Jesus says in verse 39, “For judgment I came into this world, that those who do not see may see [that's love], and those who see may become blind.” Why did he come? He came to save those who do not see by absorbing God’s holy judgment in their place—the Lord laid on his back the iniquities of us all (Isa 53:6)—and the flip side of that love is that he also came to judge everybody who pretends to see without Jesus but really don’t. Those who pretend to see on their own remain blind in reality and even become more blind because of their refusal to come to the Light of the world.
Beware of Pharisaical mindsets and proud attitudes of the soul that reject God’s love and say, “We see quite fine without Jesus, thank you.” Those will make your blindness worse, leave you in sin, and carry you to hell. That’s what Jesus tells the Pharisees, especially when they arrogantly ask, “Are we also blind?” He says, “If you were blind, you would have no guilt [lit. sin]; but now that you say, ‘We see,’ your guilt [lit. sin] remains.” Those who think they see, who think they don’t need Jesus, remain guilty before God and will not escape condemnation. God will punish you if you pretend to have spiritual sight apart from Jesus. Take note of the Pharisees, who think they see yet blaspheme God’s Son, and run from such attitudes into the precious Light of the world, where there’s grace for the humble. He shines for your everlasting good; and if you follow him, you will not suffer judgment but enjoy the Light of life.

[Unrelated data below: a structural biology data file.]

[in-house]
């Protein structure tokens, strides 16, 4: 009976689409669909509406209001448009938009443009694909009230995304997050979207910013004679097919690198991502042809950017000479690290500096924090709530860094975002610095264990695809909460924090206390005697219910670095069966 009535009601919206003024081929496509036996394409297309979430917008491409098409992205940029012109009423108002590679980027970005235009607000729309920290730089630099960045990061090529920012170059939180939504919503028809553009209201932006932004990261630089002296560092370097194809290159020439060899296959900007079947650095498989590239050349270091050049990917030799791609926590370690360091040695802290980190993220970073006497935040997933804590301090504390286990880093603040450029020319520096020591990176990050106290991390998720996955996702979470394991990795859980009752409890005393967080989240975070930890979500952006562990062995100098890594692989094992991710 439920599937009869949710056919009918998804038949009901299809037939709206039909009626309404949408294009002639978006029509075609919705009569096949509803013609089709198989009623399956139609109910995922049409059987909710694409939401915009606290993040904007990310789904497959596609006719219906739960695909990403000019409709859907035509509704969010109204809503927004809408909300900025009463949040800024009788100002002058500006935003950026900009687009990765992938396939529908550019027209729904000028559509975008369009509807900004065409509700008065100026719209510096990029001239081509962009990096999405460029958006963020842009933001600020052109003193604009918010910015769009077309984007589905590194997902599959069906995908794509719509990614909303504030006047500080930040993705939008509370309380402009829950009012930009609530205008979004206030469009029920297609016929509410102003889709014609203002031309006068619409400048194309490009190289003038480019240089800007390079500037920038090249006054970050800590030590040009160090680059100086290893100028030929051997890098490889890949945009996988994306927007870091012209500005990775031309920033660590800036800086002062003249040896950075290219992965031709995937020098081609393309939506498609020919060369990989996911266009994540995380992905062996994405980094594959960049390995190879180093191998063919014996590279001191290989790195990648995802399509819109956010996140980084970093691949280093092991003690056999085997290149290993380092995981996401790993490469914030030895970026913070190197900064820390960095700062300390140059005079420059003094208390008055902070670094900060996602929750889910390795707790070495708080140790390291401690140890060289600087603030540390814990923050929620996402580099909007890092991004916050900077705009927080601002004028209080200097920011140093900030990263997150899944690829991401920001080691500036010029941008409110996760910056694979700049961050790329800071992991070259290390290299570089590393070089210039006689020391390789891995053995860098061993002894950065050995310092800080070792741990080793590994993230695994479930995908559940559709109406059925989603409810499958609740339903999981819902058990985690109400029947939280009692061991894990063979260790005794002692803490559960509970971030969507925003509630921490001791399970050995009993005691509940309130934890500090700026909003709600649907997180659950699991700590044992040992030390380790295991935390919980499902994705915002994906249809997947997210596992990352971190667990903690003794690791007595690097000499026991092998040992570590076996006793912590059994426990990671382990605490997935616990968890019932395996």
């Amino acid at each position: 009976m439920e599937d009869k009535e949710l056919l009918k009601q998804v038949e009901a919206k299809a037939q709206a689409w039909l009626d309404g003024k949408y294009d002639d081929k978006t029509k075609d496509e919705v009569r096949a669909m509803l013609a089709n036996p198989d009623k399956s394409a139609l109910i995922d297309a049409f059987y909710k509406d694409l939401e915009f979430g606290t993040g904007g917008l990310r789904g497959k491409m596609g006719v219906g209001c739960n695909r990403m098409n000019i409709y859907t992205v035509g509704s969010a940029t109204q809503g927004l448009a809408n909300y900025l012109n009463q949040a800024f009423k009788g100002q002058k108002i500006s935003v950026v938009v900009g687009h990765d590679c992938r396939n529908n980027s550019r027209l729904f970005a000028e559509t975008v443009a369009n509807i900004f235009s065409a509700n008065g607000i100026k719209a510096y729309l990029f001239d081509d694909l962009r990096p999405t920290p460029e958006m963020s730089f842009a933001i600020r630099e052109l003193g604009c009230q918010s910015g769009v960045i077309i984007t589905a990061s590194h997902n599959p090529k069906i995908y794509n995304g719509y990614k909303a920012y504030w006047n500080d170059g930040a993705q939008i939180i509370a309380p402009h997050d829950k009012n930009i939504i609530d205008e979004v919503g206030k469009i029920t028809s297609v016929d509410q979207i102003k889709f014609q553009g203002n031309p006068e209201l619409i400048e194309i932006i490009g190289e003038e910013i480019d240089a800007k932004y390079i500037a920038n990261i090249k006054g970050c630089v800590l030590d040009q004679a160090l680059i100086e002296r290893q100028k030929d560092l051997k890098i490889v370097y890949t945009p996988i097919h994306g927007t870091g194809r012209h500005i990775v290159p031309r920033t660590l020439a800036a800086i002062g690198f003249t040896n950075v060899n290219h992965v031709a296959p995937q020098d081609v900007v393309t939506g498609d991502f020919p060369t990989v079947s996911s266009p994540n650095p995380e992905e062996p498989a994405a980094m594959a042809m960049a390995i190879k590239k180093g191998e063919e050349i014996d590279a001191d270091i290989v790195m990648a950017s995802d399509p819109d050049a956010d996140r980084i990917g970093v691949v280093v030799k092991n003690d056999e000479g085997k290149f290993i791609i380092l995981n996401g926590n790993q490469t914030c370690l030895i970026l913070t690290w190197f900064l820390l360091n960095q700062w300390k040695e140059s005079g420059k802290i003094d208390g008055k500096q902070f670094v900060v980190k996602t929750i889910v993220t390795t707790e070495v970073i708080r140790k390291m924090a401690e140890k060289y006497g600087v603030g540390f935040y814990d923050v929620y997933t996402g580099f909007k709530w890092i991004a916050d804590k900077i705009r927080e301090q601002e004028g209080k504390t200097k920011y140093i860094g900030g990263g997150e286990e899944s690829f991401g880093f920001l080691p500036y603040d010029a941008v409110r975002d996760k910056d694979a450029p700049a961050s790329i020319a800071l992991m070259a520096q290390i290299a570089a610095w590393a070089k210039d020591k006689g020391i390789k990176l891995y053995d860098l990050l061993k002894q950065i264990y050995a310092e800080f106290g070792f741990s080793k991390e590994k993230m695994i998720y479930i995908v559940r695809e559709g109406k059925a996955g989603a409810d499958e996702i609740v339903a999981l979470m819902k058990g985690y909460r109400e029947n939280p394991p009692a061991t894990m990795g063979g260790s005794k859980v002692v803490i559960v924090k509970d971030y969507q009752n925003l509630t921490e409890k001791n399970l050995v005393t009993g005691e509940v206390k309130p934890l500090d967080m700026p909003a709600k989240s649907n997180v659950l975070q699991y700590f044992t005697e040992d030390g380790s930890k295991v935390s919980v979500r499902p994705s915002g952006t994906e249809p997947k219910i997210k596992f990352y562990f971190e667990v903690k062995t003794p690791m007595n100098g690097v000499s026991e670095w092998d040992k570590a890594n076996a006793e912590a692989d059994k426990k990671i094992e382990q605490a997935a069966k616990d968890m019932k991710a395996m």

Spiritual sight comes through Jesus, because he alone is the Light sent into the world to reveal God and rescue sinners. He is sight and salvation for the blind and guilty. He is sight because he reveals God; he is salvation, because he died in the place of guilty sinners. So follow Jesus; listen to his words; identify with him at all costs to yourself; worship him in all his radiant glory! The best place for all of us to be is admitting that without Jesus we simply cannot see, but that with Jesus we see more of God than our souls have the capacity to contain on this side of heaven. So with this blind man who believed and worshiped Jesus, may we too believe as we turn to worship God through Christ in song and bow before him in prayer. And may we continue worshiping him throughout the week as we listen to his voice and follow his words.
More in The Gospel According to John
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May 17, 2015Loving Jesus & Feeding His People at All Costs
May 10, 2015Believing the Apostle's Testimony When Not Seeing Jesus